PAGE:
Ten years ago tomorrow, the US invaded Iraq. The human cost to American veterans and their families – and the many Iraqis now desperate to leave a ruined country.
In 2003, Saddam Hussein was said to have “weapons of mass destruction.” There were hints he was tied to September 11. Eighty percent of Americans supported the US invasion. Ten years later, 58 percent say it was not worth years of unexpected combat, more than $2 trillion— and the deaths of 4500 Americans and 100,000 Iraqis. Marcos Soltero always wanted to be a Marine, and enlisted when he was 17 — two months after the Twin Towers collapsed in 2001. Linda Johnson watched both her husband and her youngest son go to war. Tomorrow, we’ll look at why the war is so widely perceived to have gone wrong. Today, we focus on the human consequences: veterans and families coping with injured brains and bodies. Was there ever a real welcome home?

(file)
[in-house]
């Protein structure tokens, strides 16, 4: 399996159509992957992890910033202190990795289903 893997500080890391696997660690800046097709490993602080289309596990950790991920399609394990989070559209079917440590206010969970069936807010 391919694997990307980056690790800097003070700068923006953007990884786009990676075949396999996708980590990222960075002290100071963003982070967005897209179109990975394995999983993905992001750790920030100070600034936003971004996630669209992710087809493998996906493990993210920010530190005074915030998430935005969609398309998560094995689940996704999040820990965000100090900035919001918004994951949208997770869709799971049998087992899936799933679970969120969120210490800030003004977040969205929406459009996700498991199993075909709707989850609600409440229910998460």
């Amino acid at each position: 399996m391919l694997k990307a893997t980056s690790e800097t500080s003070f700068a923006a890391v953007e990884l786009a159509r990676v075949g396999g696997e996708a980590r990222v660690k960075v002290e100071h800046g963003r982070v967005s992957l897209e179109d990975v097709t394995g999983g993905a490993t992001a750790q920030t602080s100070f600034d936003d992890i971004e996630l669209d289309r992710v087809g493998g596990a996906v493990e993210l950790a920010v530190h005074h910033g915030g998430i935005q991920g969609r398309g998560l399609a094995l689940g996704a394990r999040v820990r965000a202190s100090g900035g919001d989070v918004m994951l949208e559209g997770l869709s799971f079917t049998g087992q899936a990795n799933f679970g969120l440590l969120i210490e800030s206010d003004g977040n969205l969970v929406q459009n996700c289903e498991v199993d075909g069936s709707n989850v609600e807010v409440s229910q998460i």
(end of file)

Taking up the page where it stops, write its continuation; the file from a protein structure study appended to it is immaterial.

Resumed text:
Steve Vogel: Washington Post, @steve_vogel
Elspeth Cameron Ritchie: former Army psychiatrist
Stacy Bare: Iraq War veteran
Matt Gallagher: Iraqi veteran, @MattGallagher83
2012 VA report on vets who die by suicide
Senate Veterans Affairs Committee hearing on timely access to high-quality care
Vogel on Army ordering reforms for mental health care treatment
Ritchie on the Army task force report on behavioral health
Sierra Club’s Mission Outdoors Program
Gallagher’s ‘Fire and Forget: Short Stories from the Long War’
Johnson’s ‘To Be a Friend Is Fatal: A Story from the Aftermath of America at War’
The List Project to Resettle Iraqi Allies